“Researchers have discovered a strain of bacteria resistant to all approved drugs used to fight ear infections in children, according to an article published today in the Journal of the American Medical Association (JAMA). A pair of pediatricians discovered the strain because it is their standard practice to perform an uncommon procedure called tympanocentesis (ear tap) on children when several antibiotics fail to clear up their ear infections. The procedure involves puncturing the child’s eardrum and draining fluid to relieve pressure and pain. Analyzing the drained fluid is the only way to describe the bacterial strain causing the infection. Even after the ear tap and additional rounds of antibiotics, infections persisted in a small group of children in a Rochester, New York, pediatric practice, leading to ear tube surgery and, in one case, to permanent hearing loss.”
Very frightening. She asked me if the Miracle oil could help as his pain and discomfort were difficult. Of course, I told her I do not prescribe any type of medication, but we have had consumers with tinnitus (ringing in the ear) that have told us they have reduced their tinnitus when applying oil to the back of the ear. So after his treatment by his PCP, her son had his ears cleaned. His ears were still in pain. I know ear wax can at times not be fully cleaned, even with alcohol. She brought him by, and we did have qtips. We put oil on the qtips, and gently applied around his back of his ear and gently around the ear. Her son rubbed the oil with his finger inside of his ear. We were shocked to see despite a cleaning from the ER, I had a feeling more wax would come out. He actually felt some coming out, and he showed us on his fingertip.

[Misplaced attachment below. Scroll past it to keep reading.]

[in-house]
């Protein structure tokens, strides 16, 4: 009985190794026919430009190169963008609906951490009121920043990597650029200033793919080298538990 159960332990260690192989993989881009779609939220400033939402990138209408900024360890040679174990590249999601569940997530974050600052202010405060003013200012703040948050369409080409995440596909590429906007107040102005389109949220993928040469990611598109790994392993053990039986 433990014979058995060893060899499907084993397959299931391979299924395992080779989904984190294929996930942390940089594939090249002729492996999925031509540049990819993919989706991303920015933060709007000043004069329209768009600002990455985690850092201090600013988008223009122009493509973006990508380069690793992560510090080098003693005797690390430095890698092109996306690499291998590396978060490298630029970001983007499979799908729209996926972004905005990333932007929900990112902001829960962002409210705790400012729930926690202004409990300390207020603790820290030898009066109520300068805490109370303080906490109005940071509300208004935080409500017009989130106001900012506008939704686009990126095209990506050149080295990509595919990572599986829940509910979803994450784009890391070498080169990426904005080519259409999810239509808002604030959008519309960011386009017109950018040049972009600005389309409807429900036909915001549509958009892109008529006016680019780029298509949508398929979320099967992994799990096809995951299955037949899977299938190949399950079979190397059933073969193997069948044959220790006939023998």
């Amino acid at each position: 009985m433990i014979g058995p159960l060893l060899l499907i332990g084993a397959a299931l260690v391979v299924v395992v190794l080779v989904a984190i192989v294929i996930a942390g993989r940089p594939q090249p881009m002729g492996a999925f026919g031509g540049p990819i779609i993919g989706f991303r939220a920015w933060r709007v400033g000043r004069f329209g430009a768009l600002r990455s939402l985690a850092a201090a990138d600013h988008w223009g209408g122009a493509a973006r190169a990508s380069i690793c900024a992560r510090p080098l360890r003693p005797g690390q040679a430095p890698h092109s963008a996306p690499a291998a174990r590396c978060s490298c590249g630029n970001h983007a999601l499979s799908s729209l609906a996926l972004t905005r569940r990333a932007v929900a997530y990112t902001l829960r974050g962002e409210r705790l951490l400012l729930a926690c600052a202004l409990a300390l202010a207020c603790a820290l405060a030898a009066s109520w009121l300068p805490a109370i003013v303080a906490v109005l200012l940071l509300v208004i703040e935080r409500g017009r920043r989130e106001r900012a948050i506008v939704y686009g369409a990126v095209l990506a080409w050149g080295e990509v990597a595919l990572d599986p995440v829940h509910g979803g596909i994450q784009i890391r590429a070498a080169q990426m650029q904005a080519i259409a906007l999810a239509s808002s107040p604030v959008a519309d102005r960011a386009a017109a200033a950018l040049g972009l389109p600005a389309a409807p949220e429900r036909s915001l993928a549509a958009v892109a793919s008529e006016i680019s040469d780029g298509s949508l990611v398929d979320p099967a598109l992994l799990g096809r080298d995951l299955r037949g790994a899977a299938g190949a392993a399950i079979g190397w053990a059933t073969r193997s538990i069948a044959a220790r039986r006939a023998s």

He felt relieved, and we were very happy to see the use. Our consumer sent us this testimoial via email:
“On 4/12/2017 my son went to the ER for earache. He had two ear infections. DX was Otitis Externa, also known as “swimmer’s ear”. Per D/C instructions this is treated by cleaning and drying the ear. Antibiotic drops are then placed in the ear canal several times a day. This is supposed to help with swelling and irritation. Symptoms should start to clear in 2 – 3 days according to the paper work. Well, it did not clear up and we went to PCP (Primary Care Physician) a couple of days later because my son began to complain about not being able to hear. PCP said the infection had gotten worse and prescribed another antibiotic that he would take orally. Still this earache was not improving fast enough. I called William and stressed my concern. As any mother would, I took him into class on the 18th. My son had missed 3 days of school at this point and did not feel like being in class. William of course whipped out his trusty St. Jude’s Miracle Oil. He also instructed us to apply oil to neck, ears, and to hold his hand to his nose and smell the oil. We did. Within no time at all the hard wax appeared to soften and the wax was coming out of the ear. By the end of class my son was smiling and his whole mood had changed. When he woke the next day I asked him how his ear felt. He said, “It feels great!” I didn’t continue with any antibiotics and only used the oil for the next two days. He was 100% by that next day after 1st application of the oil into the ear!! – J”